Wednesday’s edition of 7:30 included a fascinating piece on the campaign of the Chinese government to make China the world leader in film production, a Chinese Hollywood so to speak. Seeking to influence the perception of China more and more films will be rolled out to glorify Chinese civilisation and culture to a worldwide audience. This is part and parcel of a well-funded campaign to promote Chinese interests across the globe by pushing a positive and uncritical portrayal of contemporary China and assembling an army of important people to defend Beijing.
Naivety about Beijing’s intentions is running rife. 7:30 quoted an Australian student on a Confucian Scholarship in China as saying that concern over China’s soft power campaign was driven by fear of ‘the Asian invasion’ and ‘yellow peril’.
The principal of an Australian school that had accepted $10,000 from the Chinese state for language training programs reassured 7:30 that there was no quid pro quo involved. It is fairly certain that there was none since one school in Tasmania is not going to have any effect on Australia’s foreign policy. China’s approach is not an explicit endeavour but a highly subtle one designed to gradually wear down those who may make criticisms by giving them a financial incentive not to do so.
One needs to separate the people of China from the state one-party leadership. Of course, it is positive that there is greater personal and cultural exchange between the Chinese people and the people of Australia. But China’s soft power campaign through film, education and business is a vehicle for state influence. As Niall Ferguson said, the problem is that a society ‘not based on individual freedoms’ will potentially surpass the democratic world in terms of real power.
Essentially this is a replica of the Soviet Union’s attempts to subvert Western nations through funding of parties, nuclear disarmament movements and even terror groups. Vladimir Putin continues the heavy-handed approach of his predecessors in the Kremlin, making financial contributions to parties that support the national interests of Russia.
China is not so flagrant and acts more passively, employing, either through state agencies or through private businesses, leading former government figures from foreign states. China’s tactics are more sophisticated than the Soviet Union but the goal remains the same, to obscure their strategic designs and to cause division within western states.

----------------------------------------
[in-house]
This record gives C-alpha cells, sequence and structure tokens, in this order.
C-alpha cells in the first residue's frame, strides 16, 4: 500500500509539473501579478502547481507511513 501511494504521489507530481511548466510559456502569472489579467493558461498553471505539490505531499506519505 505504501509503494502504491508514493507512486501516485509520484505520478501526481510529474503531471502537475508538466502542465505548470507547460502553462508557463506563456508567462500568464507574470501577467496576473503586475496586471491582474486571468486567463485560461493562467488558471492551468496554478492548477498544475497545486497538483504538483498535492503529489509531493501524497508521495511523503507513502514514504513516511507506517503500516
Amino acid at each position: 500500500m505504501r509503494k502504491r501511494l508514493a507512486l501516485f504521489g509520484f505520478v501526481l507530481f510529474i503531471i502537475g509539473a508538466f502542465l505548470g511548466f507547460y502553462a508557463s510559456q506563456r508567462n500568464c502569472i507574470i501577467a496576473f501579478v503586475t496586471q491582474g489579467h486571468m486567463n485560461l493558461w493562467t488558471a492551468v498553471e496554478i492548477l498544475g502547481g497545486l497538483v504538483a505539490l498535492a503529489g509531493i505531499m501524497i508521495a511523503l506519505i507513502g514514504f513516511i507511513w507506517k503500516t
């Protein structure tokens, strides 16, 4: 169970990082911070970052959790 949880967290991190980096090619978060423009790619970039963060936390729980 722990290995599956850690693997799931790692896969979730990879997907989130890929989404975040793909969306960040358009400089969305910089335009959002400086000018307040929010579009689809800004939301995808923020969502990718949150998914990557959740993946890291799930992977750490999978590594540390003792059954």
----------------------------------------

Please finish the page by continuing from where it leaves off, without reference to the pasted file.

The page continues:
Western states are supposed to defend their values of openness, freedom from persecution and the promotion of academic freedom. But will they be able or willing to defend those values in the face of a determined attempt to discourage free and open discussion?
An example of the relationship with China causing a challenge to Australian values was the Q&A episode broadcast live from Shanghai in April 2014. Heralded by many as a sign of the softening of state control of the media, the panel evidenced more obfuscation than honesty. There was no real discussion of the denial of civil rights and political freedom by the contemporary regime, nor was there any talk about the suppression of ethnic minorities, Tibet or religious freedom.
The Q&A homepage states that the show aims to:
Create a discussion that is constructive, that reflects a diverse range of views and that provides a safe environment where people can respectfully discuss their differences.
But the panel did not include any public opponents of the Communist Party and those that did appear have connections to the state through business, employment or work for organisations operating with approval of Beijing. The programs stated purpose of providing a balanced discussion between individuals with differing points of view was essentially suspended for this program. One couldn’t imagine a broadcast from Moscow in which only Vladimir Putin’s defenders were in attendance.